Explaining Boundaries to Effective Communication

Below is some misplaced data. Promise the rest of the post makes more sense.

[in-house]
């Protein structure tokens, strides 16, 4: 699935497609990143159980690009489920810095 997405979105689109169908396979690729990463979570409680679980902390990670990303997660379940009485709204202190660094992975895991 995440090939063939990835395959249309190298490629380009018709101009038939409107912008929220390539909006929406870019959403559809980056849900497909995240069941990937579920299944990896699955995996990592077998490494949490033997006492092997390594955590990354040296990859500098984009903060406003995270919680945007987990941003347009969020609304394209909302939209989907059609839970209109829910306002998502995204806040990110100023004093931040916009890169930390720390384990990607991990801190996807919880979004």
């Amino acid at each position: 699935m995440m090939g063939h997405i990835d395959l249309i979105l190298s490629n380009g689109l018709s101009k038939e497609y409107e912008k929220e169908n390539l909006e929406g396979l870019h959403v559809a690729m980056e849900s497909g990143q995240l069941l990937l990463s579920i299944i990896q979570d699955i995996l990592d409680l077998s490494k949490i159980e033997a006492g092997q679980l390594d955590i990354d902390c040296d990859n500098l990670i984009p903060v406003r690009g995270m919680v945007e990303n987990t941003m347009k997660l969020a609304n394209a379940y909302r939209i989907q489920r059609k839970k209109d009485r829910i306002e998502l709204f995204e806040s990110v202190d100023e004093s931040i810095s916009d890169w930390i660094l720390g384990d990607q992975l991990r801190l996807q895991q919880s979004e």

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Hi Tahira, I’m really looking forward to you coming and working with me on your placement. As this is your first placement I’m will be giving you some advice on what barriers to effective communication with a care user you will encounter regularly at the residential home. Here are the main ones that I frequently encounter with the residents: sensory deprivation, someone’s whose first language is not English and slang. Hopefully this email will help you if you encounter such barriers. Sensory deprivation is when someone cannot receive or pass on information because they have impairment to one or more of their senses, most commonly a visual or a hearing disability; such a barrier can affect communication because if the person is deaf he will not be able to understand what you are saying. This barrier causes the communication cycle to break down at the message being perceived stage. To overcome such a situation whilst talking with a person with such a disability when speaking make sure to form your words properly to give such a person an opportunity to lip read and speak loudly and clearly. Having a resident whose second language is English is a significant barrier to communication because whilst speaking with them they may not understand you if you speak using slang or a different dialect (when people use different words for everyday objects.) This breaks down communication at the point message decoded, as the person will not know how to break down what you are saying to make it more understandable to them. You can overcome this barrier by speaking less complicated words also using hand gestures as many cultures use the same hand gestures to communicate. For example if you are asking them if they want something to eat uses you hand to demonstrate eating. Using slang is barrier to communication because a service user you may be communicating with will not
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